• Leaning forward: Your back should remain straight throughout your hang clean workout. It helps you focus on the necessary muscles while also saving you from injuries to the back.
  • Not using the triple extension: If you have been doing hang cleans with more focus on your forearms, you’ve been doing it all wrong. When you think of the triple extension as someone not familiar with the term, you should imagine fully extending your ankles, legs, and hips to generate maximum power output. The hang clean requires you to drive through your feet, bend your knees, and shrug the weight. A proper catch of hopping under the bar should follow.
  • Lifting next to nothing: While it makes sense to keep it light, the weight is a significant resistance important to your hang clean. While the weight should be something you can lift comfortably, it shouldn't be too comfortable that it requires next to no effort to stay up. To get the proper list on your muscles, use appropriate weights.
  • Wrong setup: In the hang clean and other exercises, your setup determines your results. When doing the hang clean, pay attention to details like your grip-width, hip-width, and shoulder positions. Even the barbell starting position matters, so you need to ensure that the starting height is acceptable.

Variations Of The Hang Clean

There are various modifications of the hang clean that engage different muscles to different extents. Some of the variations are simpler and more difficult than the hang clean. 

1. The Clean

The clean is a more popular variation of the hang clean. It is more complex and requires more effort.

To do the clean:

  • Stand in front of a loaded barbell.
  • Keep your feet hip-width apart.
  • Sweat down with your back straight and chest proud.
  • Hold the barbell with an overhead grip wider than your shoulders.
  • Explosively lift the barbell to your shoulder by driving through your hips.
  • Immediately squat down into a squat.
  • Drive through your heels and press the barbell overhead.
  • Lower the barbell to your shoulders and then to the floor.
  • That is one rep.

2. The Snatch

The snatch is a full-body progression that includes going into a squat, standing erect, and pressing the barbell overhead as you lower yourself into a squat. It requires immense strength, proper timing, muscle endurance, and proper form to achieve this exercise. It is one of the most challenging variations of the hang clean. 

To do the snatch: 

  • Stand in front of a loaded barbell with your feet shoulder-width apart.
  • Squat until your shins touch the bar and grab the bar with a grip wider than your shoulder.
  • Keep your chest out and your back straight.
  • Keep your knees in line with your elbows and your shoulder over the bar.
  • Jerk up to an erect position and lift the barbell to your hips.
  • Keeping your back straight, explosively pull the bar up to your chest and jump underneath it into a squat position.
  • Simultaneously press the bar overhead.
  • Once stable, lock your shoulders and stand up. 
  • Hold this position.
  • Return to the starting position by reversing all movements.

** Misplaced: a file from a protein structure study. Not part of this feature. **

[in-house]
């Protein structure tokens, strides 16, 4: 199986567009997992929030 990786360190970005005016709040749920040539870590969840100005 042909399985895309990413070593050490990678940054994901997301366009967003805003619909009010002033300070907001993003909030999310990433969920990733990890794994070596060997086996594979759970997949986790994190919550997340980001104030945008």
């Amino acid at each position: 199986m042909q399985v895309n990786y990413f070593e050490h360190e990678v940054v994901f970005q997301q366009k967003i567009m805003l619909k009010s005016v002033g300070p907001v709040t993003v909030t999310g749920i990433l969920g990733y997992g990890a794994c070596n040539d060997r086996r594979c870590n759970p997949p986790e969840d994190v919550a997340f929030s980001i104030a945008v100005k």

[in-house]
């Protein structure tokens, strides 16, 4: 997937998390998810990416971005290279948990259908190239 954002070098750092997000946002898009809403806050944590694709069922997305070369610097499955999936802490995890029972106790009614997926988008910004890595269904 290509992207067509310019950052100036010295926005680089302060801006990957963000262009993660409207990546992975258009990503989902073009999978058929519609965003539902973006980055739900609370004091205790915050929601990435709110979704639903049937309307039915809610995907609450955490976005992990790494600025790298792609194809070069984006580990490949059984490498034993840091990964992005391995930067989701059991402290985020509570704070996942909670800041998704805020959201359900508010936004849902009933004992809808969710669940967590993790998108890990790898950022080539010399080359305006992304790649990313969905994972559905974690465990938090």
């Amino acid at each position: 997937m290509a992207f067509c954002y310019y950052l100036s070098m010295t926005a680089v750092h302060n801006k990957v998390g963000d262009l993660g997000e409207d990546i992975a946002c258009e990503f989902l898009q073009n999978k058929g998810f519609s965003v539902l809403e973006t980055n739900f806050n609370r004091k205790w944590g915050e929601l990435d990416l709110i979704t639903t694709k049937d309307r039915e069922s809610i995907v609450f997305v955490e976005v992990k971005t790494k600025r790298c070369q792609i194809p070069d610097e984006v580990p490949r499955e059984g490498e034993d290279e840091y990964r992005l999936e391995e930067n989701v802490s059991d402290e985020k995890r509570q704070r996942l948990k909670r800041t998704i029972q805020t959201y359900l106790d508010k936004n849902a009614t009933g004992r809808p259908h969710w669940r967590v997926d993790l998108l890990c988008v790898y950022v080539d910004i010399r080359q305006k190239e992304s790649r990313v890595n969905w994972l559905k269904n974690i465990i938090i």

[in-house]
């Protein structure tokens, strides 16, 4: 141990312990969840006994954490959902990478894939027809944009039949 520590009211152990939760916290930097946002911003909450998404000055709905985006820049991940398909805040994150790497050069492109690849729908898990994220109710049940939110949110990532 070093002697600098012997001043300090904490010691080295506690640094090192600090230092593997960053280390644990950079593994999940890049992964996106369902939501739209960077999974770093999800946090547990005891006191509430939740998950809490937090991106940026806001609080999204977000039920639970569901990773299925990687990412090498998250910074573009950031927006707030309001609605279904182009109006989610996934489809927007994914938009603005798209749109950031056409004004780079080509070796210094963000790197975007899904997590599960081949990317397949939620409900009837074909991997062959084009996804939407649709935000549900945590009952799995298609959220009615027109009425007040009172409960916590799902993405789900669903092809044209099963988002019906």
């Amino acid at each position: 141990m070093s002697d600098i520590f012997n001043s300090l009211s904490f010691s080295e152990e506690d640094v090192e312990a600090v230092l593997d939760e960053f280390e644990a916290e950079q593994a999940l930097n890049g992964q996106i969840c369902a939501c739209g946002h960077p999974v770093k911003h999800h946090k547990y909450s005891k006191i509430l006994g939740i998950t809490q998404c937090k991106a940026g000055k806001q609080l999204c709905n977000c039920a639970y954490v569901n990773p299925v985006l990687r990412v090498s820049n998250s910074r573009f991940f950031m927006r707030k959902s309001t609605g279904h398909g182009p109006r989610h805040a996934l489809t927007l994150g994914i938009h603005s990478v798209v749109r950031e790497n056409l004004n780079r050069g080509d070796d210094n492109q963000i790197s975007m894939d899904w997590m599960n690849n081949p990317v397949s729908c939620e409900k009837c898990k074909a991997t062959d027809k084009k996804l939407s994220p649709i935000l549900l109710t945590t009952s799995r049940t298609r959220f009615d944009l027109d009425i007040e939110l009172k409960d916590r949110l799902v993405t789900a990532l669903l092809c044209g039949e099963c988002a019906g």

• Carry out as many repetitions as are in your set.

The snatch is a highly demanding exercise that takes its toll on your muscles, lungs, and cardiovascular system.

3. The Clean And Jerk

Most professional bodybuilders and powerlifters are familiar with the clean and jerk. This is a body-conditioning and immense strength-training variation of the clean and jerk. It is an advanced, more difficult option and should only be attempted in the presence of a personal trainer after mastering the hang clean. 

To do the clean and jerk:

  • Stand in front of a loaded barbell with your feet hip-width apart, and toes angled out.
  • Keep your back straight as you squat to lift the barbell. Your shoulders should be over the barbell, and your shin should touch the bar.
  • With an overhand grip and powerful momentum through your legs, deadlift the barbell by raking it against your body. This is the first pull.
  • Once the barbell crosses above your knee, adjust your torso and angle your knees.
  • Initiate the second pull by driving explosively through your legs and extending your hips, knees, and ankles in triple extension.
  • Immediately shrug the bar to your shoulder.
  • Keep your back straight as you lower into a quarter-squat.
  • Rotate your elbow and catch the barbell in a racked position.
  • Stand erect, drop your elbows, and push out your chest.
  • Press the bar overhead and lock your elbows at the end of the jerk.
  • Get into a split stance and hop your feet together.
  • Reverse the motion until you end up in the starting position. This is one repetition.

There are different modifications of the hang clean you can work with. For better results, modify these variations to suit your fitness level and goals.

Final Verdict

The hang clean might look complicated but it can be easily performed and mastered.  With the right speed, balance, muscle endurance, and timing, the hang clean becomes a walk in the park. Couple the hang clean with  barbell complexes for the ultimate full-body muscle strength-training program.